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Challenges and Opportunities in bringing Genomic Testing into the Community Oncology Setting

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Challenges and Opportunities in Bringing Genomic Testing into the Community Oncology Setting

SNP microarray platforms have proven to yield important diagnostic data in the pediatric and obstetric settings; however, less is currently published about the clinical utility of adding SNP microarray analysis for patients with various hematologic disorders and solid tumors at diagnosis.  Further, to realize the power that genomics has, testing must be implemented in a cost-effective and patient beneficial manner; clinical utility depends on the context for testing1, however achieving a diagnosis has inherent clinical utility. 

As geneticists, part of the work ahead includes educating ourselves as well as our oncology and pathology colleagues regarding the implications of genomic testing for patients in the oncology setting.  Based on our experience, education regarding the relationship between, and appropriate use of SNP array, FISH (fluorescent in situ hybridization), metaphase analysis and sequencing is lacking but needed.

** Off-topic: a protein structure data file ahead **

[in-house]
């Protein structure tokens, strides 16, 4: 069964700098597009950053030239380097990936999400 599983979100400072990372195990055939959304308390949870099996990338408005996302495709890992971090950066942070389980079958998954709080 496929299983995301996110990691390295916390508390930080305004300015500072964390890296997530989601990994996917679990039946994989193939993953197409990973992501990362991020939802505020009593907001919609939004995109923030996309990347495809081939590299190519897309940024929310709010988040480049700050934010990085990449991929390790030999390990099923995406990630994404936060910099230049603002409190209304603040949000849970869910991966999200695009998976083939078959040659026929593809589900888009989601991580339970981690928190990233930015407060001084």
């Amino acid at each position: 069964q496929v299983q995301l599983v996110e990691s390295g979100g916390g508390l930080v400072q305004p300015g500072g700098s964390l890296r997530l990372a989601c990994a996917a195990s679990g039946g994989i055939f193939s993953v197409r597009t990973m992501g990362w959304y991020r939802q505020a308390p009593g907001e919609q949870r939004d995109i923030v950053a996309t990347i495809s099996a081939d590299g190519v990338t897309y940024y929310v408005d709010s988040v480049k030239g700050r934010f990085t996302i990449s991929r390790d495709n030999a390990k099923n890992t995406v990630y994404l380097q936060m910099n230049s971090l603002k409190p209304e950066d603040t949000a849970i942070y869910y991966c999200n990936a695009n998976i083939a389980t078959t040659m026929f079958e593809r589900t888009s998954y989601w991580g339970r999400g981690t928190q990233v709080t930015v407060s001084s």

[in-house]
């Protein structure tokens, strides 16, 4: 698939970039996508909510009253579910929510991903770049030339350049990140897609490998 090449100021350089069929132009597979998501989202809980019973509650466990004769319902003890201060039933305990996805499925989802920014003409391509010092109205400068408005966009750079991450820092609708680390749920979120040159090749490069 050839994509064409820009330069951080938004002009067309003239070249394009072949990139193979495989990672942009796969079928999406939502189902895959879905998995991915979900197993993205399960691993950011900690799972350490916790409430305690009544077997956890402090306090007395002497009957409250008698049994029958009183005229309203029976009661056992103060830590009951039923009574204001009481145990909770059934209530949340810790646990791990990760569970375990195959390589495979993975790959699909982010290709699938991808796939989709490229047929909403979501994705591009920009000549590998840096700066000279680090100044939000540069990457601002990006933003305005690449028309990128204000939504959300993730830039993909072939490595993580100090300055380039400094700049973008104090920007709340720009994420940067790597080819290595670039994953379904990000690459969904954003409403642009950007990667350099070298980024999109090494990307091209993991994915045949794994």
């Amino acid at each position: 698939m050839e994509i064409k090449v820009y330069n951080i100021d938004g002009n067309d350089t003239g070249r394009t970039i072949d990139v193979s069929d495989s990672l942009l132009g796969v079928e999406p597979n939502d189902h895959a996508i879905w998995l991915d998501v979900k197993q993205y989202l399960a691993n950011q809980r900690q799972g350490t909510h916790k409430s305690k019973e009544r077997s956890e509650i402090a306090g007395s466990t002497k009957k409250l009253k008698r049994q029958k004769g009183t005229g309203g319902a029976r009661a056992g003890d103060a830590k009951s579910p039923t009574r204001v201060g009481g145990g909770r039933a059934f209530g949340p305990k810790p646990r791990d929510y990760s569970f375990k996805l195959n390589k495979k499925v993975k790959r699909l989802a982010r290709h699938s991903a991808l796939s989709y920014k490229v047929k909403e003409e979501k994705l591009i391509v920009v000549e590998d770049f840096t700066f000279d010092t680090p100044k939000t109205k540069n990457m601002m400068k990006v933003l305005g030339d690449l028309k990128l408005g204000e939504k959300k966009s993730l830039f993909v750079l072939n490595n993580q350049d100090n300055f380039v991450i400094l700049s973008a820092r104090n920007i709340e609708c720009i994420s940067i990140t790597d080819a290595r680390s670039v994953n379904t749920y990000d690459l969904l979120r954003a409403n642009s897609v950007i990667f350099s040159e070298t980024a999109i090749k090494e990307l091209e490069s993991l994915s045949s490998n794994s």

In order to address the educational component, a genetic counselor was incorporated into the project as a resource for the ordering physicians.

•Comparison of data using our standard MDS FISH panel, which includes 6 chromosome targets, showed SNP microarray analysis in patients with normal cytogenetics increases the additional diagnostic yield from 4% using FISH to 34% using SNP CMA.
•Germline copy changes of clinical relevance were identified in 12.9% of the total sample population, requiring genetic counseling and follow up

 

 

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